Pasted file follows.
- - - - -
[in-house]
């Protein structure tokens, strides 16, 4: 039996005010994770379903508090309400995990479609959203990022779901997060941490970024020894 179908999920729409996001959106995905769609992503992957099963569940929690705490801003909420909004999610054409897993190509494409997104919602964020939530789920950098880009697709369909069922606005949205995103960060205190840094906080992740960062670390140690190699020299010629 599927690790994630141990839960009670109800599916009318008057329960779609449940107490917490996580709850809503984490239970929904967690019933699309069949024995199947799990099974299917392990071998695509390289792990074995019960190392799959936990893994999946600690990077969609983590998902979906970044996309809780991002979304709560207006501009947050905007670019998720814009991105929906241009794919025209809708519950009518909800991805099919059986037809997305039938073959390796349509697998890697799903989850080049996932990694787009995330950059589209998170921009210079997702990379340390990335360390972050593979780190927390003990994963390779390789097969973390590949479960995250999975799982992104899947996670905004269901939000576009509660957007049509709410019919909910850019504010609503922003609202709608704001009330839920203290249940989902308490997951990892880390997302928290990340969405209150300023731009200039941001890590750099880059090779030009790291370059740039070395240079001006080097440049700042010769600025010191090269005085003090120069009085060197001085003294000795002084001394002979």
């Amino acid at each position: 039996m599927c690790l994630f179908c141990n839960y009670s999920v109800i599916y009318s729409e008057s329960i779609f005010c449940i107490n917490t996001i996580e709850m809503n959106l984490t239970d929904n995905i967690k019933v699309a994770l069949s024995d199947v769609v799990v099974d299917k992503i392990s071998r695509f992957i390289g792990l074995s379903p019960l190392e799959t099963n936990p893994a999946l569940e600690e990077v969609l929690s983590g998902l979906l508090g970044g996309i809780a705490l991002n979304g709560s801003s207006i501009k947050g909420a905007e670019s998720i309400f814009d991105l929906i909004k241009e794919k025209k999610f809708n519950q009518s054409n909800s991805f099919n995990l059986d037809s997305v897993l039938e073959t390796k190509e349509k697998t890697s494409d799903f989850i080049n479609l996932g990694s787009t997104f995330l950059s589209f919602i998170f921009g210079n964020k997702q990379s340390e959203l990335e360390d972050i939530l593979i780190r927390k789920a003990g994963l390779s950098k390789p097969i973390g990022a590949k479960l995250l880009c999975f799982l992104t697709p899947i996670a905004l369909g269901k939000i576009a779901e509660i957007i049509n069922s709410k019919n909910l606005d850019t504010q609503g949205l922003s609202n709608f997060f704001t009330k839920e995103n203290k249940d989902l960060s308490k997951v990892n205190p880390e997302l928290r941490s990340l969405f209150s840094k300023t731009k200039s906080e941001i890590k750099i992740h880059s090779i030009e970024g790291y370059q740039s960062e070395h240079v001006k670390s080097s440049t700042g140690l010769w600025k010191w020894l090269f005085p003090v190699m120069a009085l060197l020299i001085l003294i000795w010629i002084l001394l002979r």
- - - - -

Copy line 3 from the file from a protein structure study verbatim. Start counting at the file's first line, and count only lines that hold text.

């Amino acid at each position: 039996m599927c690790l994630f179908c141990n839960y009670s999920v109800i599916y009318s729409e008057s329960i779609f005010c449940i107490n917490t996001i996580e709850m809503n959106l984490t239970d929904n995905i967690k019933v699309a994770l069949s024995d199947v769609v799990v099974d299917k992503i392990s071998r695509f992957i390289g792990l074995s379903p019960l190392e799959t099963n936990p893994a999946l569940e600690e990077v969609l929690s983590g998902l979906l508090g970044g996309i809780a705490l991002n979304g709560s801003s207006i501009k947050g909420a905007e670019s998720i309400f814009d991105l929906i909004k241009e794919k025209k999610f809708n519950q009518s054409n909800s991805f099919n995990l059986d037809s997305v897993l039938e073959t390796k190509e349509k697998t890697s494409d799903f989850i080049n479609l996932g990694s787009t997104f995330l950059s589209f919602i998170f921009g210079n964020k997702q990379s340390e959203l990335e360390d972050i939530l593979i780190r927390k789920a003990g994963l390779s950098k390789p097969i973390g990022a590949k479960l995250l880009c999975f799982l992104t697709p899947i996670a905004l369909g269901k939000i576009a779901e509660i957007i049509n069922s709410k019919n909910l606005d850019t504010q609503g949205l922003s609202n709608f997060f704001t009330k839920e995103n203290k249940d989902l960060s308490k997951v990892n205190p880390e997302l928290r941490s990340l969405f209150s840094k300023t731009k200039s906080e941001i890590k750099i992740h880059s090779i030009e970024g790291y370059q740039s960062e070395h240079v001006k670390s080097s440049t700042g140690l010769w600025k010191w020894l090269f005085p003090v190699m120069a009085l060197l020299i001085l003294i000795w010629i002084l001394l002979r």